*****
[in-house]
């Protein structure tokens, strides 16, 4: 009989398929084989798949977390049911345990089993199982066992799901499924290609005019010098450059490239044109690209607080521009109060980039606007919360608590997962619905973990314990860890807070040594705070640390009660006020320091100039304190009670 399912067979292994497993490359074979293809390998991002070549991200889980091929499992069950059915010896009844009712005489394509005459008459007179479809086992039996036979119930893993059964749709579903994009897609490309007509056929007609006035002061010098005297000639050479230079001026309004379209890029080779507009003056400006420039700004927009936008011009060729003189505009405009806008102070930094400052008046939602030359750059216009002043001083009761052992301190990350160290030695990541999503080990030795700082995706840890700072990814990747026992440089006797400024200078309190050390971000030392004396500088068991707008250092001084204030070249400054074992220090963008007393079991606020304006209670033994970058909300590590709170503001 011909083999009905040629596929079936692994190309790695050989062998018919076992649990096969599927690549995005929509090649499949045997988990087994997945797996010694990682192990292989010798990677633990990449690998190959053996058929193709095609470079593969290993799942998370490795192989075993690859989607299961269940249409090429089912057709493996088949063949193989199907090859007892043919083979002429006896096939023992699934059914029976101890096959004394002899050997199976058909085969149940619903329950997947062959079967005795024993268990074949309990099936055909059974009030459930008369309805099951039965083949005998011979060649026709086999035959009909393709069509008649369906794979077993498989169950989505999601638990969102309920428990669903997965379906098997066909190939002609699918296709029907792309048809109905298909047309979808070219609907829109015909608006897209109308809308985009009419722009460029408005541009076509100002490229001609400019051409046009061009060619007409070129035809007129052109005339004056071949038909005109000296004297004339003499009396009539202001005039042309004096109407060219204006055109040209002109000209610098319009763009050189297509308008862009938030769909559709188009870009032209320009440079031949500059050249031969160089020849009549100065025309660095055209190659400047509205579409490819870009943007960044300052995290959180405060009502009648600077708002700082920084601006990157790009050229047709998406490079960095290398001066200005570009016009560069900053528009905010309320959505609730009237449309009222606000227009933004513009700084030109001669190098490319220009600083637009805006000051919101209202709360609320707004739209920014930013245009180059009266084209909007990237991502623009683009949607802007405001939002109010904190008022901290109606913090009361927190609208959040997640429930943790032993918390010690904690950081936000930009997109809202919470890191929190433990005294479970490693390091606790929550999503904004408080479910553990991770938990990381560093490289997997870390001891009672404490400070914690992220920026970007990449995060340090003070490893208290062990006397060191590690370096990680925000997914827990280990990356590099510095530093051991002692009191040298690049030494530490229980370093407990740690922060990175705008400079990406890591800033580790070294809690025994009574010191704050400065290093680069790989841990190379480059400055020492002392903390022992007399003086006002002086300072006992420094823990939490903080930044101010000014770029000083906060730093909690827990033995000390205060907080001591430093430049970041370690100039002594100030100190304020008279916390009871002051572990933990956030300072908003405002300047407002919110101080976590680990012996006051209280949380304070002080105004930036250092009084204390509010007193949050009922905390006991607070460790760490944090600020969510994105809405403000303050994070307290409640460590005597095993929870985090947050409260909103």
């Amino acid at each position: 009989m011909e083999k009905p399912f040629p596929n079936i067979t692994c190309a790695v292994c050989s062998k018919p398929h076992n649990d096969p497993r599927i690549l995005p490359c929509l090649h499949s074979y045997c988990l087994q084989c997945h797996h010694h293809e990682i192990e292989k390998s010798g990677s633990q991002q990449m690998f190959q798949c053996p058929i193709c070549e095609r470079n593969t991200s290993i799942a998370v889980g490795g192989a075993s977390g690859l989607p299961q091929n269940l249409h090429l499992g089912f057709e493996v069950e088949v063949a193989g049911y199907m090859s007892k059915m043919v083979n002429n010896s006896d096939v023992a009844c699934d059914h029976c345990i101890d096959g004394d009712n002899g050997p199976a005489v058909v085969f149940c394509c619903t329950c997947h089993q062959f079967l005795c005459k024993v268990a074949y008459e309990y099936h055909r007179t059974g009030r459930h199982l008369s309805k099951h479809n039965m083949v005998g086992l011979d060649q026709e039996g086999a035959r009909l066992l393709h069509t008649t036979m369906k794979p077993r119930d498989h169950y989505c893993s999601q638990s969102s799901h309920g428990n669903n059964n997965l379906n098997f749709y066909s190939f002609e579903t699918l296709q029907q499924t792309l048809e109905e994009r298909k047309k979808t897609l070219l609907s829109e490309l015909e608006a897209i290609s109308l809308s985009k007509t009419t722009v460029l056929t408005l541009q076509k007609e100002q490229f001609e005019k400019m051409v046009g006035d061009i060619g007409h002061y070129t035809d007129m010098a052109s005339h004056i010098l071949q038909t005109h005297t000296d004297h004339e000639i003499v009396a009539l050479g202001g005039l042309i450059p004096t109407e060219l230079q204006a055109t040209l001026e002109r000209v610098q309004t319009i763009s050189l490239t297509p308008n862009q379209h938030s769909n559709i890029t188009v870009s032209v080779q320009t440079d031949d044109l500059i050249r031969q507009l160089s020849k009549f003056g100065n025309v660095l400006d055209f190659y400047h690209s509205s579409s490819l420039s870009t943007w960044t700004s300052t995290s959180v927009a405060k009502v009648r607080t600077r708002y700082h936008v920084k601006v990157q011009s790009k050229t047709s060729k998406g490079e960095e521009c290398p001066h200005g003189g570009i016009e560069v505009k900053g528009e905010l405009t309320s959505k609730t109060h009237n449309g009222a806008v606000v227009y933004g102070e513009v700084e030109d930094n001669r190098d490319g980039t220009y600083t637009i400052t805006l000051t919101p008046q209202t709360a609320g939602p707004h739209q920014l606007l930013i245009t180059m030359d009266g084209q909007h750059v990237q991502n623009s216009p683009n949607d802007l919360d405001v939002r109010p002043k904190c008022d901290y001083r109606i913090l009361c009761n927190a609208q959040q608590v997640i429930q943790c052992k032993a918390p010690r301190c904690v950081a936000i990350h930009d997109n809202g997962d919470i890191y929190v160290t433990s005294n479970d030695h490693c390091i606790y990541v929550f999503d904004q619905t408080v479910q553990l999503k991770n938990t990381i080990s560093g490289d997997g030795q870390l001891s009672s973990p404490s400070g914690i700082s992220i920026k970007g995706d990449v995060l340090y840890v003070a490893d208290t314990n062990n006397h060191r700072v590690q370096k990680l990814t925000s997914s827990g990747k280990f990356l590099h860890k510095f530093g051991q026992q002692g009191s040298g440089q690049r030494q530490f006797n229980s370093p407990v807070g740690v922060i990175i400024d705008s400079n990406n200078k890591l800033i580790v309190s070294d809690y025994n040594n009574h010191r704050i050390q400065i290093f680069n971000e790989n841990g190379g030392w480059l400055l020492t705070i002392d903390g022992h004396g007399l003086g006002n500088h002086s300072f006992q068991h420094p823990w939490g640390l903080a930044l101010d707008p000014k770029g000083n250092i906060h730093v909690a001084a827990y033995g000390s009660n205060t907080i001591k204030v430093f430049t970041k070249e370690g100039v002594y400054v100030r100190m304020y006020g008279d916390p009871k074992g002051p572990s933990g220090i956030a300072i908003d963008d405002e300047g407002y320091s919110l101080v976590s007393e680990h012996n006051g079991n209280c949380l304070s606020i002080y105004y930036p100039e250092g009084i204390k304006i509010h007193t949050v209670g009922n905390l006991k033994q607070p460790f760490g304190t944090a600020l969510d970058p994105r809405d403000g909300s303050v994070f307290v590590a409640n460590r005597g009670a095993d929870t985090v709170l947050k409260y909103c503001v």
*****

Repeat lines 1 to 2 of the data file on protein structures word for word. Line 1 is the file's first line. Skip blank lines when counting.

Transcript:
[in-house]
């Protein structure tokens, strides 16, 4: 009989398929084989798949977390049911345990089993199982066992799901499924290609005019010098450059490239044109690209607080521009109060980039606007919360608590997962619905973990314990860890807070040594705070640390009660006020320091100039304190009670 399912067979292994497993490359074979293809390998991002070549991200889980091929499992069950059915010896009844009712005489394509005459008459007179479809086992039996036979119930893993059964749709579903994009897609490309007509056929007609006035002061010098005297000639050479230079001026309004379209890029080779507009003056400006420039700004927009936008011009060729003189505009405009806008102070930094400052008046939602030359750059216009002043001083009761052992301190990350160290030695990541999503080990030795700082995706840890700072990814990747026992440089006797400024200078309190050390971000030392004396500088068991707008250092001084204030070249400054074992220090963008007393079991606020304006209670033994970058909300590590709170503001 011909083999009905040629596929079936692994190309790695050989062998018919076992649990096969599927690549995005929509090649499949045997988990087994997945797996010694990682192990292989010798990677633990990449690998190959053996058929193709095609470079593969290993799942998370490795192989075993690859989607299961269940249409090429089912057709493996088949063949193989199907090859007892043919083979002429006896096939023992699934059914029976101890096959004394002899050997199976058909085969149940619903329950997947062959079967005795024993268990074949309990099936055909059974009030459930008369309805099951039965083949005998011979060649026709086999035959009909393709069509008649369906794979077993498989169950989505999601638990969102309920428990669903997965379906098997066909190939002609699918296709029907792309048809109905298909047309979808070219609907829109015909608006897209109308809308985009009419722009460029408005541009076509100002490229001609400019051409046009061009060619007409070129035809007129052109005339004056071949038909005109000296004297004339003499009396009539202001005039042309004096109407060219204006055109040209002109000209610098319009763009050189297509308008862009938030769909559709188009870009032209320009440079031949500059050249031969160089020849009549100065025309660095055209190659400047509205579409490819870009943007960044300052995290959180405060009502009648600077708002700082920084601006990157790009050229047709998406490079960095290398001066200005570009016009560069900053528009905010309320959505609730009237449309009222606000227009933004513009700084030109001669190098490319220009600083637009805006000051919101209202709360609320707004739209920014930013245009180059009266084209909007990237991502623009683009949607802007405001939002109010904190008022901290109606913090009361927190609208959040997640429930943790032993918390010690904690950081936000930009997109809202919470890191929190433990005294479970490693390091606790929550999503904004408080479910553990991770938990990381560093490289997997870390001891009672404490400070914690992220920026970007990449995060340090003070490893208290062990006397060191590690370096990680925000997914827990280990990356590099510095530093051991002692009191040298690049030494530490229980370093407990740690922060990175705008400079990406890591800033580790070294809690025994009574010191704050400065290093680069790989841990190379480059400055020492002392903390022992007399003086006002002086300072006992420094823990939490903080930044101010000014770029000083906060730093909690827990033995000390205060907080001591430093430049970041370690100039002594100030100190304020008279916390009871002051572990933990956030300072908003405002300047407002919110101080976590680990012996006051209280949380304070002080105004930036250092009084204390509010007193949050009922905390006991607070460790760490944090600020969510994105809405403000303050994070307290409640460590005597095993929870985090947050409260909103």